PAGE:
In trying to give us "more" than a standard private-eye thriller, Benton, who cowrote the script with Richard Russo, actually gives us less. He's in love with his characters without having any real feeling for them. What he's really in love with is the nostalgia they inspire in him. And that nostalgia is mostly drawn from old movies. Twilight seems more like an elegy for faded film noir than it does for faded lives. Benton may not be able to differentiate between the two anymore; for him, as for a lot of veteran directors, and younger ones too, films have become the touchstone for experience. Twilight is a movie about movies. When, say, Tarantino does this sort of thing, he at least gives it a funky postmodern spin. But Benton appears to be directing in a time warp -- the late '40s-early '50s, to be exact. He tries to turn the torpid old-fashionedness of this film into a mark of integrity.
The casting of Hackman, Garner, and especially Newman, carries an extra weight of associations. We're meant to respond to them not only as actors but as icons. And these performers seem all too ready to trade on their world-weariness. It's never a good sign when this sort of thing happens; basically it's just showoff movie-star stuff made to look like something "deeper." What becomes a legend most? Not acting like a legend.
Some have said that Twilight may be Newman's last film. He certainly doesn't need a fantastic fade-out to certify his career. As one of the few great movie stars who is also a great actor, Newman is so beloved by movie audiences that, even in his seventies, he doesn't need to do anything except flash his been-through-it-all handsomeness and we're hooked. He was somewhat overrated in his last outing with Benton and Russo, Nobody's Fool (1994), but he had a grace in that film, a feeling for how age slows you down. In Twilight he's so slowed down that he's almost frieze-like.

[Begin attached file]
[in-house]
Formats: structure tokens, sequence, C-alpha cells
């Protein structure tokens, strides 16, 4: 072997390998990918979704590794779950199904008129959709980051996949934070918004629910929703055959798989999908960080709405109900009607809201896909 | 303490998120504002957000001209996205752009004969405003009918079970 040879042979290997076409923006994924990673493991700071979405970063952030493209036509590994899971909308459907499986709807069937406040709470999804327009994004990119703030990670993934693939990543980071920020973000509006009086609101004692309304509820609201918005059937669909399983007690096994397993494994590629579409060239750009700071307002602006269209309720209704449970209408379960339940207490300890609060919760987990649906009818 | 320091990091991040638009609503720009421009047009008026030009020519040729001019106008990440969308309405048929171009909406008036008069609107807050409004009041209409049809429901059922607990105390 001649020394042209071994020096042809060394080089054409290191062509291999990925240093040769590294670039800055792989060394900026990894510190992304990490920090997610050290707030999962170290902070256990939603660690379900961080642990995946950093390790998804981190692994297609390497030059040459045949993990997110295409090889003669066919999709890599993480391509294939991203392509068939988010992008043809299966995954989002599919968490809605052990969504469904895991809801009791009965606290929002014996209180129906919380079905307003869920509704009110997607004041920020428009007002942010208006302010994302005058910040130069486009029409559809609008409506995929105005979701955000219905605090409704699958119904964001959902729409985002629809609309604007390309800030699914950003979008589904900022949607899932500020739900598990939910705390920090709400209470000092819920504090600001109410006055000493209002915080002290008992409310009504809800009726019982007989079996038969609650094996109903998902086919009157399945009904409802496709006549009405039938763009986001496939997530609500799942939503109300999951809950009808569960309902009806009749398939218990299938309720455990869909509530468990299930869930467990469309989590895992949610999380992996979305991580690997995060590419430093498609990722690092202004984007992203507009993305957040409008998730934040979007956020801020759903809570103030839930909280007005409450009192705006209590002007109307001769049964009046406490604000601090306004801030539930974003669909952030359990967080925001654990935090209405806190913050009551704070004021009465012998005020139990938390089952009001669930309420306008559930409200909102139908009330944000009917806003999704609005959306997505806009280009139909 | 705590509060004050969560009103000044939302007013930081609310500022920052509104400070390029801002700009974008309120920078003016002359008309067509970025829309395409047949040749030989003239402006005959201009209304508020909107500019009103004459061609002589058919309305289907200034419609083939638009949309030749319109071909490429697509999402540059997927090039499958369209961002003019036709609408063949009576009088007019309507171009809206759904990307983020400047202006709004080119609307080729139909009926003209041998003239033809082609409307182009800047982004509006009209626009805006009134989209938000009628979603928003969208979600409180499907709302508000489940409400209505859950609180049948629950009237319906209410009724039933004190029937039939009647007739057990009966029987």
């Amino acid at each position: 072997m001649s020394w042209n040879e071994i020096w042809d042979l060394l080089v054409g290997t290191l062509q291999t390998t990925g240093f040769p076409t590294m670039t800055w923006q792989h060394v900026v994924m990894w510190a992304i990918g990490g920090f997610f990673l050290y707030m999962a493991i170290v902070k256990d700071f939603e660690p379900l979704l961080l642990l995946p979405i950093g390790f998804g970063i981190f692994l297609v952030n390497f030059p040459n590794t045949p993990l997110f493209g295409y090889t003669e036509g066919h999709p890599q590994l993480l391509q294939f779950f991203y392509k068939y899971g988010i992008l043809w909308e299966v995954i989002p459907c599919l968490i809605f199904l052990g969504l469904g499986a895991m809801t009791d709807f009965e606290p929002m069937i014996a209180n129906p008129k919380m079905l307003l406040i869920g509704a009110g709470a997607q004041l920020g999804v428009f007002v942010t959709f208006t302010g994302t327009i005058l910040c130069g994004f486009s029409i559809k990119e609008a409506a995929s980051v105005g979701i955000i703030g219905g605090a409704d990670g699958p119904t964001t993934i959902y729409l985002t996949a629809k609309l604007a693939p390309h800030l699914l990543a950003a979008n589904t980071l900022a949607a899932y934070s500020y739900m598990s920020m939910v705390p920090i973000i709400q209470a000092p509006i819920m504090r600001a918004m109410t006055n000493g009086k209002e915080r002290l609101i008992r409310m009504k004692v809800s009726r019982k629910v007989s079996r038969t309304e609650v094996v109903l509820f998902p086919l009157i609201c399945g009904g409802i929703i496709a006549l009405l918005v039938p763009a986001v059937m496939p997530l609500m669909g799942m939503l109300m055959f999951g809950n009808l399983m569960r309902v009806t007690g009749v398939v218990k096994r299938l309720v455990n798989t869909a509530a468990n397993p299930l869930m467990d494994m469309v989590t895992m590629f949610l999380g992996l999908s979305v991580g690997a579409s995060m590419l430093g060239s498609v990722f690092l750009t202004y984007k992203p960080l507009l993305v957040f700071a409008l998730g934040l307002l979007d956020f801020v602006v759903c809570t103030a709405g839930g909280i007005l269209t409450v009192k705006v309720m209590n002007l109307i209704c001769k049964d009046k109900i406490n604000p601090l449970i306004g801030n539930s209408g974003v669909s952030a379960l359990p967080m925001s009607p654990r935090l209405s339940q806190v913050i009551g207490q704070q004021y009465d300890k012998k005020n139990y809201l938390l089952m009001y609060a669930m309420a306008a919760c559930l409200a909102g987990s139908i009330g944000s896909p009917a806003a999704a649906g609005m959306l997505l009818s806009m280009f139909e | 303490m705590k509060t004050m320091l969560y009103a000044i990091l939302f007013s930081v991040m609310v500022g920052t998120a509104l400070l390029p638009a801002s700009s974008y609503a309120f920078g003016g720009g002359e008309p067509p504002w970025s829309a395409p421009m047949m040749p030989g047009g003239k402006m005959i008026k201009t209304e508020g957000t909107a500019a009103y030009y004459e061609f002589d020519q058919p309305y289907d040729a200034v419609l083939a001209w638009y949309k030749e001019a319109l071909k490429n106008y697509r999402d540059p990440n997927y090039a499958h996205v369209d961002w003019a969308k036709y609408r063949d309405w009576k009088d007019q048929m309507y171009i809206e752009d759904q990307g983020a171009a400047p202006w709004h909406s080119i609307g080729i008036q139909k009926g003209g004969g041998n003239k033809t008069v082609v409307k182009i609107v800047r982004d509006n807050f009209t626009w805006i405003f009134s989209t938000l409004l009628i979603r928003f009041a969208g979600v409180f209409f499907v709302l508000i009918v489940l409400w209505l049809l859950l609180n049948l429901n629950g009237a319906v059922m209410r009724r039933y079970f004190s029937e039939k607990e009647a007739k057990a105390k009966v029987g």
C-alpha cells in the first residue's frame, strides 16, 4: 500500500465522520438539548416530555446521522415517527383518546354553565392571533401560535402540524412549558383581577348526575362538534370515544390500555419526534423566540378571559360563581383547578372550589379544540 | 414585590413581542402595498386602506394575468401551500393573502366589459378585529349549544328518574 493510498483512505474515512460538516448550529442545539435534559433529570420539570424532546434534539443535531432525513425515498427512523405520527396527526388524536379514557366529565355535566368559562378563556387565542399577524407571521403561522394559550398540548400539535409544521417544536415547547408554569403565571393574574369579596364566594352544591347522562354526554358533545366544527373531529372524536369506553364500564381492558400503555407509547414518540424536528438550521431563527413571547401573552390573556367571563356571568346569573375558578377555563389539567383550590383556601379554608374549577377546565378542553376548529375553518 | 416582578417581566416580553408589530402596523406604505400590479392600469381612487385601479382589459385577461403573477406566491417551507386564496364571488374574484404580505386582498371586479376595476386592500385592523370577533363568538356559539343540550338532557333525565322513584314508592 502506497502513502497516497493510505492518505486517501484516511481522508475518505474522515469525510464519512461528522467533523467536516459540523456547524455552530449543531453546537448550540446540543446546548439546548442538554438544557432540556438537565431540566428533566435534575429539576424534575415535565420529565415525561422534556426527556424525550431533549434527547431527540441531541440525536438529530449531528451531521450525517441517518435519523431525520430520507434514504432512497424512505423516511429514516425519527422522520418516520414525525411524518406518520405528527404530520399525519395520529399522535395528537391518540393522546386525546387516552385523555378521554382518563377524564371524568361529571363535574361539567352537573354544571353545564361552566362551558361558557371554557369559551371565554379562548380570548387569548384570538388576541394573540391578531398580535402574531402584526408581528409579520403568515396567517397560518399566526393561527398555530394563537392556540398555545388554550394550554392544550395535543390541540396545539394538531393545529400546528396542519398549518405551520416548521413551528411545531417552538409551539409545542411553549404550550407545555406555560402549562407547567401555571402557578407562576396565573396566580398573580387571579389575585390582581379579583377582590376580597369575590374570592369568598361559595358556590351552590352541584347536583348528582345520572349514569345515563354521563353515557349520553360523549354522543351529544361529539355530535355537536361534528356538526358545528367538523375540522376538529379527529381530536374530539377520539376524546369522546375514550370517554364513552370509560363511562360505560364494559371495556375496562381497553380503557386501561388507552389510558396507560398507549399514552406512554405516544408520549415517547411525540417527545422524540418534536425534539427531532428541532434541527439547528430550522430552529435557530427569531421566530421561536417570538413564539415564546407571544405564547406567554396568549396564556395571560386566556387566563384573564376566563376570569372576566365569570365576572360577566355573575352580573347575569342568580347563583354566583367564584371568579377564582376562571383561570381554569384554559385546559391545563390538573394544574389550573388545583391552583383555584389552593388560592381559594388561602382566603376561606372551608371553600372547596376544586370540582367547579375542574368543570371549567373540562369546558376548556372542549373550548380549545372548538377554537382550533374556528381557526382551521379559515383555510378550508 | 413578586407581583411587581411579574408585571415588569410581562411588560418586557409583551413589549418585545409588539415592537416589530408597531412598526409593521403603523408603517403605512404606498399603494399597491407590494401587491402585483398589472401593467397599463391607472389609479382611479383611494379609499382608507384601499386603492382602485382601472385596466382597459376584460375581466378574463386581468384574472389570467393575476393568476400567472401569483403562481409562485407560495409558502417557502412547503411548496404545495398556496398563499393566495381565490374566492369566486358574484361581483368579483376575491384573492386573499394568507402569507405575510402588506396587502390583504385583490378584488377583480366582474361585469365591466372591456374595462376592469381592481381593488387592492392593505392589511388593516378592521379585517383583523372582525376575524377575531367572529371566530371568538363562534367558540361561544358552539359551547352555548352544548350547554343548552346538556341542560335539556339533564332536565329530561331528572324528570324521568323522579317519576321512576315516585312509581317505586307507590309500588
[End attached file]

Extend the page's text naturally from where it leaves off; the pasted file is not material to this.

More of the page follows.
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Newman has always been a most unassuming star, like his European counterpart, the late Marcello Mastroianni, who also was at his best playing characters uncomfortable with their own male plumage. Casting Newman in a role that's already damped down is a mistake; it cancels him out. In Twilight he folds into the overall lethargy. He turns himself into a hologram -- faint and faraway.
The recent revival in noir themes in the movies -- the best and worst examples being L.A. Confidential and Palmetto, respectively -- is understandable. For a filmmaker noir provides a universe evocative and ready-made; it also gives him or her a chance to range up and down the social register, from the glittering aeries of the moneyed class to the sleaze pits of the lower reaches.
Benton in Twilight is trying for that old Raymond Chandler-esque sad song: the shining knight who alone is without corruption in a corrupt world. But he hasn't delineated that world for us; it's just a haze of tired gambits. Newman's Harry Ross is the romantic cynic as urban hero, but Benton is caught up in a more pungent predicament: He's a cynical filmmaker who dresses up his pulp existentialism with brand-name actors and expects us to swoon. Snooze is more like it.
Directed by Robert Benton. Screenplay by Benton and Richard Russo. Starring Paul Newman, Gene Hackman, Susan Sarandon, James Garner, Stockard Channing, and Reese Witherspoon.